Government should ignore the self-interested NIMBYs and fix Sydney's affordability crisis: Peter Bentley
Sydney continues to be Australia’s most expensive city in which to rent or buy a home.
Housing affordability has hit a crisis point. In Sydney it now costs 9.2 times the median household income to purchase a home, while 20 years ago it cost five times the median income.
While Melbourne’s median house price is around $529,000, Sydney’s has grown to a whopping $641,000. This has flowed through to the rental market, with the median weekly asking rent for a house in Sydney now at a high of $500, while Melbourne is around $350.
One of the main reasons Sydney’s housing market has hit crisis point is a lack of housing supply.
Over the past five years, Melbourne dwelling approvals totaled 182,026 while Sydney’s lagged behind at 97,884.
In 2010, the total shortfall of housing as estimated by the National Housing Supply Council was 73,700, with projections that this shortfall would continue to grow rapidly, eventually reaching 190,000 by 2020.
The McKell Institute recently made a submission to a New South Wales government discussion paper that will inform the development of a new Sydney Metropolitan Strategy.
In our submission, we exposed that over the last five years only two of Sydney’s 10 regions met their housing targets as set by the previous Metropolitan Strategy.
This has resulted in a Sydney-wide deficit of over 46,000 homes since 2006, based on the previous Metropolitan Strategy targets.
One of the key reasons for this under-delivery is the increase in narrow minded, self-interested individuals who oppose the building of any new homes in their suburbs.
Not in My Backyard (NIMBY) resistance to new housing is stifling Sydney’s ability to provide the number of homes the city needs and further exacerbating Sydney’s housing affordability crisis.
The current planning system in New South Wales has placed too much emphasis on mitigating the local impacts of new housing development and less on the state and regional importance of providing homes for people.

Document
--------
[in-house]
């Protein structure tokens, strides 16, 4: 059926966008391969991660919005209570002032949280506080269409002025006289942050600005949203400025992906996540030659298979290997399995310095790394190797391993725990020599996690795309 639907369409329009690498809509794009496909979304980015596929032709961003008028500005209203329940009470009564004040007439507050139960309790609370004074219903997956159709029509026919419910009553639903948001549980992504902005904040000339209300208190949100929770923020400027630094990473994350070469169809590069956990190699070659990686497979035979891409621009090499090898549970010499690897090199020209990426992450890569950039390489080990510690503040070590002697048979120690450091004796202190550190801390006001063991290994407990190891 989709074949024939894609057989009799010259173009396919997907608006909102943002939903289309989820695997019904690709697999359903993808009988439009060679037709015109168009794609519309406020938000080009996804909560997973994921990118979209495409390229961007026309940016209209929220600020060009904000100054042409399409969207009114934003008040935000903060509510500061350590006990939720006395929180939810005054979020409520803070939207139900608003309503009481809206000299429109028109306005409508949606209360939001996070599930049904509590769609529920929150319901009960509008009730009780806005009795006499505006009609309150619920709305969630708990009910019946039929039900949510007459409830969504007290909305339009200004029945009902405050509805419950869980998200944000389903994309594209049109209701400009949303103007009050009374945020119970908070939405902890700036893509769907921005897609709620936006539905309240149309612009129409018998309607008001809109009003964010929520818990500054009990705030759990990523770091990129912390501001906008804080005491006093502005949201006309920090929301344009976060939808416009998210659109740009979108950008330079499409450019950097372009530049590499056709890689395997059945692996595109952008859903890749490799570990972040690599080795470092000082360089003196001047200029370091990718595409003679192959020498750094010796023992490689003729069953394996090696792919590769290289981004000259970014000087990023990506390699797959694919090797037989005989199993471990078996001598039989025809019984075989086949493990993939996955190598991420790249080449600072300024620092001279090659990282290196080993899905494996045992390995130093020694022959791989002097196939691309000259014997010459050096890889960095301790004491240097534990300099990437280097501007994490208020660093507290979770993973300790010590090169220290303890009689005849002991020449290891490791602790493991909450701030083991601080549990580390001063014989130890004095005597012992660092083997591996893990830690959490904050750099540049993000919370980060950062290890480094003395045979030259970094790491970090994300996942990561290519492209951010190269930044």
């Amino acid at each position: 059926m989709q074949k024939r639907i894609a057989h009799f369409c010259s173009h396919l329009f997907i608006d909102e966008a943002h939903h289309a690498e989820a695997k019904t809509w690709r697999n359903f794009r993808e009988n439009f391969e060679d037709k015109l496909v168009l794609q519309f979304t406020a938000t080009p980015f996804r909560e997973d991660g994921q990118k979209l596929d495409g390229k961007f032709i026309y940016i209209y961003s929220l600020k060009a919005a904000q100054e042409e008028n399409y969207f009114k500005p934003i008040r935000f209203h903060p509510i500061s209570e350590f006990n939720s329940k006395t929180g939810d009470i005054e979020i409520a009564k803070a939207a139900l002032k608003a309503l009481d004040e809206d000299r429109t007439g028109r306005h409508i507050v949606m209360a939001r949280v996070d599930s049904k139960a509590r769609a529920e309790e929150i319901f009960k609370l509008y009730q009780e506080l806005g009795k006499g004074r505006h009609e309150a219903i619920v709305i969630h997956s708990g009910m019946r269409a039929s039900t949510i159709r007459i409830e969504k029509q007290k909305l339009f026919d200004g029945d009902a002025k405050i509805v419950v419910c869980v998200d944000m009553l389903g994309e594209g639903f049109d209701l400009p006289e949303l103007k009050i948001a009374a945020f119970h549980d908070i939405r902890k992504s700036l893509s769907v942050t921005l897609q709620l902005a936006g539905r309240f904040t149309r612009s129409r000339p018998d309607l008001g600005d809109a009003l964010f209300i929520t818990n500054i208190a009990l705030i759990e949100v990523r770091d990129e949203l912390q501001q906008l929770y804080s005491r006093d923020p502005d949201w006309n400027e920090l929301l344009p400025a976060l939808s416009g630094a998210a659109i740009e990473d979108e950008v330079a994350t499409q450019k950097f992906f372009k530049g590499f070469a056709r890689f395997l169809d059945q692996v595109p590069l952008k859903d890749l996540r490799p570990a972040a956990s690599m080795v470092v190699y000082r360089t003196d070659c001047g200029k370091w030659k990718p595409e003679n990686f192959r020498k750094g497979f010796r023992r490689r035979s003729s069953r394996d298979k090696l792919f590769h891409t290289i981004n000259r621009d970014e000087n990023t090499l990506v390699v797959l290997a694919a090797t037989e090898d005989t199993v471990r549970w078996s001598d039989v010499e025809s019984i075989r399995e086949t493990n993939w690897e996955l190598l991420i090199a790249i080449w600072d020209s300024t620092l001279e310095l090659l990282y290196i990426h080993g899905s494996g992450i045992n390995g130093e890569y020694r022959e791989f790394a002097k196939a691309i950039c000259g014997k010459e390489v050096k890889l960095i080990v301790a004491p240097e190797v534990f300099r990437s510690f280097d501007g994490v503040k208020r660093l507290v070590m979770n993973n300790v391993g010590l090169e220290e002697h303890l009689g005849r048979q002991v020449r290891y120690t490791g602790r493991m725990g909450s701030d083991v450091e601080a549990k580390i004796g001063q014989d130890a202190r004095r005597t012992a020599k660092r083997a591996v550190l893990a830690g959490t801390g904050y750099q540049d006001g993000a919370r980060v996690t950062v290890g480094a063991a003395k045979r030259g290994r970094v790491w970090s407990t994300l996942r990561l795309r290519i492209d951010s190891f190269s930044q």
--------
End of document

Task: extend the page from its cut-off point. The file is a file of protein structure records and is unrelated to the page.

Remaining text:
The McKell Institute proposes a detailed action plan to ensure Sydney begins to boost the supply and affordability of homes in Sydney.
The McKell Institute action plan proposes:
The return of the Sydney terrace - The proliferation of terrace and semi-detached housing in Sydney will significantly increase density, while providing a form of housing that residents seek. The Institute has identified 41 middle-ring suburbs ripe for a terrace revolution, whereby existing quarter-acre blocks with one home could be knocked down and developed into three new terrace homes.
Dual occupancies - From the mid 1990s, restrictive policies effectively banned this form of development. The McKell plan would see those restrictions lifted.
Code-assessable approach to development and binding timeframes – Developments that conform to the relevant statutory plan should be allowed to proceed immediately, and binding timeframes should be in place to prevent lengthy delays for all development proposals.
One plan to rule them all - The metropolitan strategy should have legal weight and take precedence over the local plans of NIMBY-inclined councils.
Transport-oriented development - A renewed focus is needed on constructing high-density housing around Sydney’s railways stations and transport hubs.
In recent years Sydney has failed to deliver the housing people seek at a cost they can afford.
The McKell Institute’s action plan provides a roadmap to meet the housing needs of the majority, not the self-interests of the few, and allow Sydney to reach its full potential in the years ahead.
The institute’s full submission can be found here.
Peter Bentley is executive director of the McKell Institute
For more on Sydney's current market and where it is headed, download our free eBook Sydney: Embracing the world of tomorrow.
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